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What does the average NRL fan think of Toowoomba rugby league?

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Roar Rookie
19th June, 2019
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This weekend, members of the Toowoomba rugby league community gather for a celebratory dinner marking the sport’s 100-year anniversary in the city.

There are countless incredible stories and so many special people who have contributed to the sport’s success in Toowoomba.

But what might your average NRL fan think of when the words “Toowoomba” and “rugby league” are put together?

In terms of players, surely first to mind is Steve Price, the most recent true-blue Toowoomba junior to scale state and international heights, and also the world’s best bloke to ever lace a pair of boots.

Supporters of a certain age might bring up Wayne Bennett’s connections, or mention the long career of John McDonald. Rohan Hancock is always cherished as the last player to represent Australia while playing in the bush.

More than a few casual rugby league observers have probably heard of the character-building years Johnathan Thurston spent in Toowoomba as a skinny teenager, before his career took off in Sydney. In the current NRL playing ranks, Toowoomba juniors Ash Taylor and Brodie Croft are still waiting for their careers to truly get going.

Ash Taylor

Ash Taylor is a proud Toowoomba product. (Photo by Jason O’Brien/Getty Images)

Go back a few years and Queensland-based rugby league fans will remember the Toowoomba Clydesdales, winners of the inaugural Queensland Cup and feeder team to the Broncos during the early 2000s. Further back, legendary tales are still told of the Bulimba Cup clashes between Toowoomba, Brisbane and Ipswich.

I’m afraid I don’t know what the average fan might think of Toowoomba rugby league. My view is subjective – I grew up in Toowoomba in a footy-mad family and have always been interested in the history of the game. Stories of Toowoomba rugby league have always caught my eye.


But there was always one story that piqued my interest more than others, a tale too good to true. It’s one that even your average rugby league fan might have heard of and one that passionate rugby league historians treasure to this day.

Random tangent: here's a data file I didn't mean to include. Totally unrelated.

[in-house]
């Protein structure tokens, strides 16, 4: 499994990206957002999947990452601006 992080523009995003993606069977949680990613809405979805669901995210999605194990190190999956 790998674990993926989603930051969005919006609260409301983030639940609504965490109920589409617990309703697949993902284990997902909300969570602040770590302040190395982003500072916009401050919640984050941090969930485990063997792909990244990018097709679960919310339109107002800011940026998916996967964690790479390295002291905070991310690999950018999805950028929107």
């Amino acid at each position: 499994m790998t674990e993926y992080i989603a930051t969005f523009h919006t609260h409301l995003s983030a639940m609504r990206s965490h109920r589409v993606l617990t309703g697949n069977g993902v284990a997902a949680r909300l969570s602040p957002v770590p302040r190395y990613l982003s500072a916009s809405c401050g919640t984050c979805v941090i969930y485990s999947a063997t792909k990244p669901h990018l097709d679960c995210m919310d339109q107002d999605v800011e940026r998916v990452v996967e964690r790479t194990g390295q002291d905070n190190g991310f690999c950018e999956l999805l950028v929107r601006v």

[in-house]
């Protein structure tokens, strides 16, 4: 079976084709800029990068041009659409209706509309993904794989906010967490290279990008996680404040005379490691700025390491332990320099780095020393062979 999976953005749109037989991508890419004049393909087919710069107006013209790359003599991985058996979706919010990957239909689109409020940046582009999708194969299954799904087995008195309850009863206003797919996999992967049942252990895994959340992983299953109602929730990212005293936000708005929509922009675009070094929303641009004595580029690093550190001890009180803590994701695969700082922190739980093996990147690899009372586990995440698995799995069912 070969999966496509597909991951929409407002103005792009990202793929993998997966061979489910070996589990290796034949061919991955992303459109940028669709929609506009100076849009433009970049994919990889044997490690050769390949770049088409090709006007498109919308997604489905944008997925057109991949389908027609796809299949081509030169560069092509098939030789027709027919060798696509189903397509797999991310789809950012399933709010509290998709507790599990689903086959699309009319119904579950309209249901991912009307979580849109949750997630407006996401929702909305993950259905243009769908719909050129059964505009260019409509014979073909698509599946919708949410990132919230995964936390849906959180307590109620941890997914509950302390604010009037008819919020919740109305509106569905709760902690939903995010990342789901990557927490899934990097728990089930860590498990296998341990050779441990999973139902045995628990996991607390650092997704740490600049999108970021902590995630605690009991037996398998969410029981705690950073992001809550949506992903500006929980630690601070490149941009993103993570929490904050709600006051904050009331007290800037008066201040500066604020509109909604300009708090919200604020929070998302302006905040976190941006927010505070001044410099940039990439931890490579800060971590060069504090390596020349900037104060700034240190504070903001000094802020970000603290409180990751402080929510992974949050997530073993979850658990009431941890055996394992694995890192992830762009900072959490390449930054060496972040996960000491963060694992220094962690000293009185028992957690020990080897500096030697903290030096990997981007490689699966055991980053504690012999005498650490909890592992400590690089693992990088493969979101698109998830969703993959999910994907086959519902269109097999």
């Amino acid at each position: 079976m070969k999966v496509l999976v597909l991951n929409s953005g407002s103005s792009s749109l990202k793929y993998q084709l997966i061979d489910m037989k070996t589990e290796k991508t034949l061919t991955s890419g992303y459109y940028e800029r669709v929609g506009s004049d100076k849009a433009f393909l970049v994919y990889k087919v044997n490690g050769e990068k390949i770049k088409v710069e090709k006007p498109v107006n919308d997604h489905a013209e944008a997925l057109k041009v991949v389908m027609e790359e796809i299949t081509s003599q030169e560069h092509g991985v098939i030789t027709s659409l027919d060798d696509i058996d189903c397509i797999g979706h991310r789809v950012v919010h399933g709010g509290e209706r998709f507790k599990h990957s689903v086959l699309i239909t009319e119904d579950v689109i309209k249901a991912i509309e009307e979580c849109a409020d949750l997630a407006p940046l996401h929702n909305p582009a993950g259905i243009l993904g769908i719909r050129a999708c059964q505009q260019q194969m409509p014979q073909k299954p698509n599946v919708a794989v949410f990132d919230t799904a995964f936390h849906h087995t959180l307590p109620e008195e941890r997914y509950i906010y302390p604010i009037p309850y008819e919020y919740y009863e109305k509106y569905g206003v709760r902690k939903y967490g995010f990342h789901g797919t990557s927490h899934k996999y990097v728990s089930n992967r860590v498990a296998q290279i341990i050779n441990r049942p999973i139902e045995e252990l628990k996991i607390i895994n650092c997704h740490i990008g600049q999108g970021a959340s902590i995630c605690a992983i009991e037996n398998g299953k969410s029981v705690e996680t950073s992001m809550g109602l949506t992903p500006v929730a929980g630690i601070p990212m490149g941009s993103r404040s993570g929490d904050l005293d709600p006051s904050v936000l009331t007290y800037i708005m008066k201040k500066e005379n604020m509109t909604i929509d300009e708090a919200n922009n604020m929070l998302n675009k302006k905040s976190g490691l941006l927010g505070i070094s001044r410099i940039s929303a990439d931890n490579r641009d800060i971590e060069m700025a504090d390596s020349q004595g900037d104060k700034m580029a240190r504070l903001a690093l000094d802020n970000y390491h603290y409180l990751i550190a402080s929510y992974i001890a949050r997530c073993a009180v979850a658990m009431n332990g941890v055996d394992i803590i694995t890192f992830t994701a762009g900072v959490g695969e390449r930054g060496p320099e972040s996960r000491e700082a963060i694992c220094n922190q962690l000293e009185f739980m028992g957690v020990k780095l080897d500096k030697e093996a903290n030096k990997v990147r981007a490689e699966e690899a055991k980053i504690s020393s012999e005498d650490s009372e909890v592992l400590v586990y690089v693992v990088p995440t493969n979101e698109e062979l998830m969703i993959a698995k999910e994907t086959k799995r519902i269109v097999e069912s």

It’s the 1924/25 Toowoomba representative team. The first country team to defeat England and the champion Queensland team of the early 1920s, full of Queensland and Australian stars.

Their biggest claim to fame – the reason they rate so highly in the pantheon of rugby league’s great teams – is that for two seasons and 12 outings, they did not lose a game.

They defeated the best competitors of the rugby league world – England, New Zealand, Brisbane, Ipswich, New South Wales, Sydney champions the South Sydney Rabbitohs and even Victoria. They are regarded as one of the best teams ever.

The team from my hometown, once the best in the world. Imagine that.

Of course, it’s impossible to compare teams across eras. The 1920s version of rugby league is a distant ancestor compared to the game today. You can only really compare teams and players to their contemporaries and in that sense, Toowoomba was head and shoulders above the competition.

This Toowoomba team didn’t just win – they played impressive football, revolutionising the game with innovative new tactics and support play.


As well as filling the Queensland and Australian sides in these years, six members of the team – Tom Gorman, Vic Armbruster, Herb Steinohrt, Mick Madsen, Duncan Thompson and Dan Dempsey – were named among the 100 best players to play rugby league in the first century of the game in Australia.

Four players – Steinohrt, Thompson, Madsen and Gorman – were named in the Queensland’s Team of the Century in 2008. No modern salary cap could keep them together.

A champion team came together in the early 1920s Toowoomba, but their great success can be attributed to one of the sport’s true champions, the wily halfback Duncan Thompson. A visionary tactical genius who later coached Toowoomba to great success, Thompson’s remarkable life story was recently told by journalist Joel Gould.

Toowoomba’s world-beating achievements in 1924 and 1925 are even more extraordinary considering the uncertain beginnings of ruby league in the Darling Downs a decade earlier.

There were brawls, life bans, battles with rugby union and a world war to contend with, but like always rugby league prevailed. The full story is told in my recent documentary series Toowoomba on Top of the World on YouTube.

This year the Toowoomba Rugby League celebrates its 100-year anniversary. A century of triumphs, defeats, friendship and footy.


I can’t be sure what your comes to mind for the average NRL fan when thinking about Toowoomba rugby league. But I reckon the triumphant 1924/25 team should be somewhere near the top.